Let's talk about the actual problem across the board. Can anyone name for me a major destructive problem on this planet that has nothing at all to do with one of the following?:

1.) Financial Cost
2.) Affordability for the Consumer
3.) Maximizing Corporate Profit
4.) Keeping People Employed

Anyone?

The fact is, our global economic system is the root problem of ALL issues we are dealing with. An economic system which only actually supports less than 15% of people on this planet. We have over a BILLION people starving to death, one every second, and 80% making ten dollars or less a day (poverty).

The entire idea that we even have a "green movement" shows how broken our economic system is, because the definition of Economy is "the management of a household", which last I checked included the life support system we all share.

Space here does not allow me to elaborate too much. My post is useless if no one reads it because it's too long. :-)

I recommend two films that will substantially change your views of the world we live in currently:

Google:

Zeitgeist Moving Forward & Paradise Or Oblivion

There is a conversation that is not currently taking place on this planet that really needs to. This is my purpose. We all know on some level that we need to change direction or we will not survive our future, but I think most are completely in the dark as to how bad things actually are. We can sign all the petitions we want but unless we address the root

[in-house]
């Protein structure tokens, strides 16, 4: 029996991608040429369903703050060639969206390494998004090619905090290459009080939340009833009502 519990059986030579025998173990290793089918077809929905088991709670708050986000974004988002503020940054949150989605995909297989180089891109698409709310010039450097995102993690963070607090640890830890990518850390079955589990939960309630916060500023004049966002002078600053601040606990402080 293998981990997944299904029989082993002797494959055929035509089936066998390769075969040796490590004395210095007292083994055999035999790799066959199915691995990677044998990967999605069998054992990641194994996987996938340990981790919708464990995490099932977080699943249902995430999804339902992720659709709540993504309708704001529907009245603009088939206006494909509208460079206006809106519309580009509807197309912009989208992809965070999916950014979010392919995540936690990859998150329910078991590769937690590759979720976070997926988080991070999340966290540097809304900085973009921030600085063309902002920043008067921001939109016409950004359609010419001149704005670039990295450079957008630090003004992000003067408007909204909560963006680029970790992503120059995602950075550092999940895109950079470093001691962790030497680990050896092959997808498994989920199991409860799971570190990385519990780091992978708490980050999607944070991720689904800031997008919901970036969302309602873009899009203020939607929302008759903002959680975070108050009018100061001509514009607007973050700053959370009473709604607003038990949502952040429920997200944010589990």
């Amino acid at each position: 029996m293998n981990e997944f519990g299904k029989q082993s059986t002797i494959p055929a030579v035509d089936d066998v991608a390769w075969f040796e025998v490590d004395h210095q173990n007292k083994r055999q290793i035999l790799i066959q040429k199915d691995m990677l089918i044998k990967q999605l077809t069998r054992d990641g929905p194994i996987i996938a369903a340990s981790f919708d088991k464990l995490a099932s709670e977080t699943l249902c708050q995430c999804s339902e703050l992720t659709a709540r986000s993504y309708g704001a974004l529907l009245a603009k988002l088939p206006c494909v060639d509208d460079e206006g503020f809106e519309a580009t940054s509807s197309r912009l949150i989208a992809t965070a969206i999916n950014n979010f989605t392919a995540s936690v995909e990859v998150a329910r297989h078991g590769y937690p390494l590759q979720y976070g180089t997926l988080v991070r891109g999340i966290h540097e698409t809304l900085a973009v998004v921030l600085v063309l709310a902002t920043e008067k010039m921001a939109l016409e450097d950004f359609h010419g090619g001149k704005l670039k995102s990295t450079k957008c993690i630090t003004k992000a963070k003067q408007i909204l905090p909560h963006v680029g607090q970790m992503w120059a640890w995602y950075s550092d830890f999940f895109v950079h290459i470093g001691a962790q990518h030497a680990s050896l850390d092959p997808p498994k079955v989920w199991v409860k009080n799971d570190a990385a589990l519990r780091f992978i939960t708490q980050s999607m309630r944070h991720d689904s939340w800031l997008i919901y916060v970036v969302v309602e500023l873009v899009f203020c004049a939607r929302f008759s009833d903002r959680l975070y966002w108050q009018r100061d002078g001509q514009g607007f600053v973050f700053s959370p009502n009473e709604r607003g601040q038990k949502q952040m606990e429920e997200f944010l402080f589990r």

1:21PM PST on Nov 8, 2013

Let's see...our species' population is nearly 8 BILLION and counting and our impact on the biosphere is rapidly becoming catastrophic...but we better not "scare" anyone with sandals or other clothing items???

ARE YOU SERIOUS???

This ridiculous pettiness is exactly why we are doomed!!!
Humanity is lost in the fantasy of our own superiority...but our myth is fatally flawed...it ignores the irrefutable fact that we are just another species of animal on and of...Planet Earth...part of the Web of Life...and when we have destroyed the Web we too will die...

12:46PM PST on Nov 8, 2013

one difficulty is the perception of "the environment" which means many different things to different people. Folk who do not really think about the environment ignore it because what they think of as "the environment" does not appear to have anything to do with them or impact on their life.

A change of perception would do wonders. I like to refer to "the environment" as OUR LIFE SUPPORT SYSTEM - which it is. No-one in their right mind would compromise their own life support system.